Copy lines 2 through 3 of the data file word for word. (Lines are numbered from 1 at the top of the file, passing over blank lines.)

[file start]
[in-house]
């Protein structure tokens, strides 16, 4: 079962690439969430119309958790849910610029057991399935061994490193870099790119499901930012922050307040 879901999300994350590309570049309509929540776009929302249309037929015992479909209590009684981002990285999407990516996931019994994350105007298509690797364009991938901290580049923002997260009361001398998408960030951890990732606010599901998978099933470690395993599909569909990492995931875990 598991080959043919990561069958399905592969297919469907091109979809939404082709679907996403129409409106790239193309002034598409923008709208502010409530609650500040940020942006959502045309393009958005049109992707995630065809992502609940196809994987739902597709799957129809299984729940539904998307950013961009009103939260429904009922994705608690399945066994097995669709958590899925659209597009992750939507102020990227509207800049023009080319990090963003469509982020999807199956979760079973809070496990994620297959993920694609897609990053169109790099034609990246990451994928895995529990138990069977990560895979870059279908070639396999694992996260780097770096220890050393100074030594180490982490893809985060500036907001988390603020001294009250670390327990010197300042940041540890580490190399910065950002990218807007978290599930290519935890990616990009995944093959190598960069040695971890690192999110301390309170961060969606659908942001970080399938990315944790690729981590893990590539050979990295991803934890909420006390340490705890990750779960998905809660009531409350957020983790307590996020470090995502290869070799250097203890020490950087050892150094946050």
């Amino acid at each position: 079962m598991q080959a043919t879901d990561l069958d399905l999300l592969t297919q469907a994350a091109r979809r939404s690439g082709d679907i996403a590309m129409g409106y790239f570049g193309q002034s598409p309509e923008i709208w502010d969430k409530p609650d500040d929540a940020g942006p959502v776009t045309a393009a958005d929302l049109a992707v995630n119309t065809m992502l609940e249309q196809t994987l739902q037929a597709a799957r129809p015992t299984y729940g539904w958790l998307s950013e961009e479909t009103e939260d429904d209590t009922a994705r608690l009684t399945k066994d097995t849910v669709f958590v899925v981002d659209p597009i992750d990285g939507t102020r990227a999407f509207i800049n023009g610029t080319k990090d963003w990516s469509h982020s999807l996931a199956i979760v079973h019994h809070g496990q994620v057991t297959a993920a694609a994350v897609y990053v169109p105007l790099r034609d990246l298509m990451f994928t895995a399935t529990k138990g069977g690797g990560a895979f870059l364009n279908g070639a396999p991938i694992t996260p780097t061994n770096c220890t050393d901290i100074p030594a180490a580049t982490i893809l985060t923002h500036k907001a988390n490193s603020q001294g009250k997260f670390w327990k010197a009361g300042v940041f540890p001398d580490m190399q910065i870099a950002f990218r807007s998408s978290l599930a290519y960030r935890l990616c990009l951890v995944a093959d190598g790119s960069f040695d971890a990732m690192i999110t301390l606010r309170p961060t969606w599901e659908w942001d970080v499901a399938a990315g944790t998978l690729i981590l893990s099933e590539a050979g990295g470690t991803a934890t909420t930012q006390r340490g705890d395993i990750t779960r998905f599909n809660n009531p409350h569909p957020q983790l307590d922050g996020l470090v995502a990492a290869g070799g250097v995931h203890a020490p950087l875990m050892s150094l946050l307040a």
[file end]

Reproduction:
């Protein structure tokens, strides 16, 4: 079962690439969430119309958790849910610029057991399935061994490193870099790119499901930012922050307040 879901999300994350590309570049309509929540776009929302249309037929015992479909209590009684981002990285999407990516996931019994994350105007298509690797364009991938901290580049923002997260009361001398998408960030951890990732606010599901998978099933470690395993599909569909990492995931875990 598991080959043919990561069958399905592969297919469907091109979809939404082709679907996403129409409106790239193309002034598409923008709208502010409530609650500040940020942006959502045309393009958005049109992707995630065809992502609940196809994987739902597709799957129809299984729940539904998307950013961009009103939260429904009922994705608690399945066994097995669709958590899925659209597009992750939507102020990227509207800049023009080319990090963003469509982020999807199956979760079973809070496990994620297959993920694609897609990053169109790099034609990246990451994928895995529990138990069977990560895979870059279908070639396999694992996260780097770096220890050393100074030594180490982490893809985060500036907001988390603020001294009250670390327990010197300042940041540890580490190399910065950002990218807007978290599930290519935890990616990009995944093959190598960069040695971890690192999110301390309170961060969606659908942001970080399938990315944790690729981590893990590539050979990295991803934890909420006390340490705890990750779960998905809660009531409350957020983790307590996020470090995502290869070799250097203890020490950087050892150094946050």
């Amino acid at each position: 079962m598991q080959a043919t879901d990561l069958d399905l999300l592969t297919q469907a994350a091109r979809r939404s690439g082709d679907i996403a590309m129409g409106y790239f570049g193309q002034s598409p309509e923008i709208w502010d969430k409530p609650d500040d929540a940020g942006p959502v776009t045309a393009a958005d929302l049109a992707v995630n119309t065809m992502l609940e249309q196809t994987l739902q037929a597709a799957r129809p015992t299984y729940g539904w958790l998307s950013e961009e479909t009103e939260d429904d209590t009922a994705r608690l009684t399945k066994d097995t849910v669709f958590v899925v981002d659209p597009i992750d990285g939507t102020r990227a999407f509207i800049n023009g610029t080319k990090d963003w990516s469509h982020s999807l996931a199956i979760v079973h019994h809070g496990q994620v057991t297959a993920a694609a994350v897609y990053v169109p105007l790099r034609d990246l298509m990451f994928t895995a399935t529990k138990g069977g690797g990560a895979f870059l364009n279908g070639a396999p991938i694992t996260p780097t061994n770096c220890t050393d901290i100074p030594a180490a580049t982490i893809l985060t923002h500036k907001a988390n490193s603020q001294g009250k997260f670390w327990k010197a009361g300042v940041f540890p001398d580490m190399q910065i870099a950002f990218r807007s998408s978290l599930a290519y960030r935890l990616c990009l951890v995944a093959d190598g790119s960069f040695d971890a990732m690192i999110t301390l606010r309170p961060t969606w599901e659908w942001d970080v499901a399938a990315g944790t998978l690729i981590l893990s099933e590539a050979g990295g470690t991803a934890t909420t930012q006390r340490g705890d395993i990750t779960r998905f599909n809660n009531p409350h569909p957020q983790l307590d922050g996020l470090v995502a990492a290869g070799g250097v995931h203890a020490p950087l875990m050892s150094l946050l307040a």